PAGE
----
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I'd like to see build quality privatised in the form of a compulsory 20 year build quality insurance taken out by the builder before the house is sold. Insurance companies have much better ideas about risk and pricing risk than the council does. They also have a much better history of paying out when things go bad. If my house burnt down tomorrow I'm pretty sure my insurance company will pay out. But if it fell down tomorrow due to shoddy workmanship, I doubt the council will pay out, especially without a legal battle.
Insurance companies can allow cheaper materials if they don't pose a risk. They can use simple logic rather than ridiculous testing (e.g. this plyboard has been used in Aus for 30 years without issue, it will be OK here). They would encourage good building practices as the premium will be based upon the builder's history of building quality. They would encourage standard design and material choices as the premiums would be lower. They can refuse to insure crap buildings without being accused of discriminating.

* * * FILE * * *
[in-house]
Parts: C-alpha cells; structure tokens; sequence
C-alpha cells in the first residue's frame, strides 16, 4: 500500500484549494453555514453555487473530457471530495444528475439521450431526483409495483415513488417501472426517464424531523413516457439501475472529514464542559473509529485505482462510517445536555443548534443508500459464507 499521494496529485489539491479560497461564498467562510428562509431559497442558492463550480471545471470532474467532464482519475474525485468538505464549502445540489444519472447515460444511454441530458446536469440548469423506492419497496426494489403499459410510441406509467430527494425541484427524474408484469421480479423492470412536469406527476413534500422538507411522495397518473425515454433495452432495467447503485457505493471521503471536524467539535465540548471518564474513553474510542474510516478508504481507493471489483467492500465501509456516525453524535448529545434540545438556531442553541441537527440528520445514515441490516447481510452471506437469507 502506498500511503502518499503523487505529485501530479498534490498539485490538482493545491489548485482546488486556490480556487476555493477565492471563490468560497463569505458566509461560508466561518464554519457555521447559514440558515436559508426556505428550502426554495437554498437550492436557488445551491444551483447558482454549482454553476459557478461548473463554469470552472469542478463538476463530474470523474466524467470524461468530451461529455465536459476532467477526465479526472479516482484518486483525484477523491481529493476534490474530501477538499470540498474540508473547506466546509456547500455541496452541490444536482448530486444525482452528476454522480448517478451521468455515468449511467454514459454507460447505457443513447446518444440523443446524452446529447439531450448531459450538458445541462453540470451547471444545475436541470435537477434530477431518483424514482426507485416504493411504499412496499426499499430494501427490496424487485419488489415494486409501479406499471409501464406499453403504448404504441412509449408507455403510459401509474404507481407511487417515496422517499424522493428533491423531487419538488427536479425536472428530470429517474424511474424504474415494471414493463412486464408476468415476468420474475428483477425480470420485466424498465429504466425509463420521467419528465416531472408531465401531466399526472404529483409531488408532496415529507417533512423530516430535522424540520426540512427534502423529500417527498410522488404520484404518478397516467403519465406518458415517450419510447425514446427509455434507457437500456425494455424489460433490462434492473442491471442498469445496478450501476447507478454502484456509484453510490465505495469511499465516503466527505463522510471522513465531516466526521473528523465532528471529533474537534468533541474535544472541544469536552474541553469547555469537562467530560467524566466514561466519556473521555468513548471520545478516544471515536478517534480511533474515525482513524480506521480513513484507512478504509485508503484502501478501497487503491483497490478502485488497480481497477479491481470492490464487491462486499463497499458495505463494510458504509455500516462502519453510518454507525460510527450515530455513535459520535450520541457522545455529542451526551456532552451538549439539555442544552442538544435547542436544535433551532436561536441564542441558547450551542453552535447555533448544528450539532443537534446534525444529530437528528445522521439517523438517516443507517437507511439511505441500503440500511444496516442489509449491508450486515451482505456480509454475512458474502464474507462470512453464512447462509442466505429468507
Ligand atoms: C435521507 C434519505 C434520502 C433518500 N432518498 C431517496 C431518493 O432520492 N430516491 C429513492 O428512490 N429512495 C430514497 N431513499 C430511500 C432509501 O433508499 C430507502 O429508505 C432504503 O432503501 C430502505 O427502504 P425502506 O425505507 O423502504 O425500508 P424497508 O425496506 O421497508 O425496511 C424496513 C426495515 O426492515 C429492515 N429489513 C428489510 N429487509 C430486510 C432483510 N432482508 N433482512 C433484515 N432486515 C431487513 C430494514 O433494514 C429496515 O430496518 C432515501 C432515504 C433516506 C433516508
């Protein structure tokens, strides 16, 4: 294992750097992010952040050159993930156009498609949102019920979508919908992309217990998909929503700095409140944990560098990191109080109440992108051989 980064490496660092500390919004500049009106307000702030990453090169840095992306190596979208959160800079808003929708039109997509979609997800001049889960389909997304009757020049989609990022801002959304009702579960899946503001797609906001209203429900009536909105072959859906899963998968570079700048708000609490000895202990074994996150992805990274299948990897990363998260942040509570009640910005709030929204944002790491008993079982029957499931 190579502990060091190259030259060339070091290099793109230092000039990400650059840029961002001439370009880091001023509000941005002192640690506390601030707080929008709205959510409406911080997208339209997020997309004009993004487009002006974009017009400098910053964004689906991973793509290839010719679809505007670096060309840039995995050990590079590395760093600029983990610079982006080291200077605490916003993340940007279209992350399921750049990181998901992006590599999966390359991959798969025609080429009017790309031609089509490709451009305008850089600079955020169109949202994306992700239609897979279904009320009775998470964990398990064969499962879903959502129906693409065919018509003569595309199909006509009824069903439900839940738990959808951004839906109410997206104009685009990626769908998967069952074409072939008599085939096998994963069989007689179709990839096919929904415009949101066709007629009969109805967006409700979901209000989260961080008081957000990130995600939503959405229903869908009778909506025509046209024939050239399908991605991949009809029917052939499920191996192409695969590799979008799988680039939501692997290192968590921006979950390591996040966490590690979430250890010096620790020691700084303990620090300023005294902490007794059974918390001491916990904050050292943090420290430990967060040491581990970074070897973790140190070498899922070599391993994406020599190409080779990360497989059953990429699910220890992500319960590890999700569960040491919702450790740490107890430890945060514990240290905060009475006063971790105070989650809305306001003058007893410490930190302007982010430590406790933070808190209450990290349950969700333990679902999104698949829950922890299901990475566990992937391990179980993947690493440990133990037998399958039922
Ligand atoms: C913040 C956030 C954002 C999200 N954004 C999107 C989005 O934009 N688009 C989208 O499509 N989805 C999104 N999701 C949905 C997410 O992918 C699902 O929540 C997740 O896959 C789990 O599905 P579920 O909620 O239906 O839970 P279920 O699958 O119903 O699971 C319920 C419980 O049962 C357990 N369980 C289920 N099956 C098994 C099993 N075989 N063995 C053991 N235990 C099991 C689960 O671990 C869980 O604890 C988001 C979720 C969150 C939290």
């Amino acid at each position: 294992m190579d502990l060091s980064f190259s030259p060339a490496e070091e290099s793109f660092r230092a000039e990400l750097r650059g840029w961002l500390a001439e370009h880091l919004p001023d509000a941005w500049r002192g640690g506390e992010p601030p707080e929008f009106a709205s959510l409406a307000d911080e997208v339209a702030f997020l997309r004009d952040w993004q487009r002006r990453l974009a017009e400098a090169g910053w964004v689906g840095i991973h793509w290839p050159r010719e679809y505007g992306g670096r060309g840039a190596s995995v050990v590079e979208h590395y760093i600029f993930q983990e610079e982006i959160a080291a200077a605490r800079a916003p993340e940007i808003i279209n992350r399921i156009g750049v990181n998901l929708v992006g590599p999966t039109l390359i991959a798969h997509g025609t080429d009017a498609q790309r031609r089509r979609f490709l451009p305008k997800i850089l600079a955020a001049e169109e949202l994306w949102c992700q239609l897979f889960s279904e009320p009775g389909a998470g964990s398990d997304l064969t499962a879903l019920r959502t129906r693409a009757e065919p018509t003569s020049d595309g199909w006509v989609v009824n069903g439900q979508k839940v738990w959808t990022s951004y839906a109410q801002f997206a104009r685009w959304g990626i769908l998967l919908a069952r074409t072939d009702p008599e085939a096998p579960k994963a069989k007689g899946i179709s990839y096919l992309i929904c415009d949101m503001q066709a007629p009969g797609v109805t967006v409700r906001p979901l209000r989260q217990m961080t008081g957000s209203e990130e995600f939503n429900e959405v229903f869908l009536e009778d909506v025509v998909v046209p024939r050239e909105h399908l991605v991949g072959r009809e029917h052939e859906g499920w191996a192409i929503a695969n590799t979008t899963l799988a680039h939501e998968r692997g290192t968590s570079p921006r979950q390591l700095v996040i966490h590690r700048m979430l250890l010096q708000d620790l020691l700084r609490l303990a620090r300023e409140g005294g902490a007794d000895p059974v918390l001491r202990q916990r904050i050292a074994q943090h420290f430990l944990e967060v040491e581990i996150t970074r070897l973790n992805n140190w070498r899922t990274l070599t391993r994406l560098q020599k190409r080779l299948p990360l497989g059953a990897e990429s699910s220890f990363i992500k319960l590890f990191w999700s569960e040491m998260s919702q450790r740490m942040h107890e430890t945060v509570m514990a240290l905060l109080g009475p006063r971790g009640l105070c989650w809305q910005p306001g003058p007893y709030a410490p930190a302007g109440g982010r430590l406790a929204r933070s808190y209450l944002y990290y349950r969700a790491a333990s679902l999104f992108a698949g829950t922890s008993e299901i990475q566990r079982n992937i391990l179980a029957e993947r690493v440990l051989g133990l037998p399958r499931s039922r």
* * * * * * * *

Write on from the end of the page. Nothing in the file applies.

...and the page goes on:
I think if insurance companies were responsible for build quality 30 years ago they wouldn't have allowed houses to be built out of crap materials, and if they had they would have paid out a lot easier.

@jimbojones . your're dreaming mate , not one builder will still be in business in the original company in 10 years , let alone 20 years ........... and secondly imagine the cost of such insurance ?

Aust is insured by the state govts who the builders pay an insurance premium to. The process works very well there even with all those crims running it haha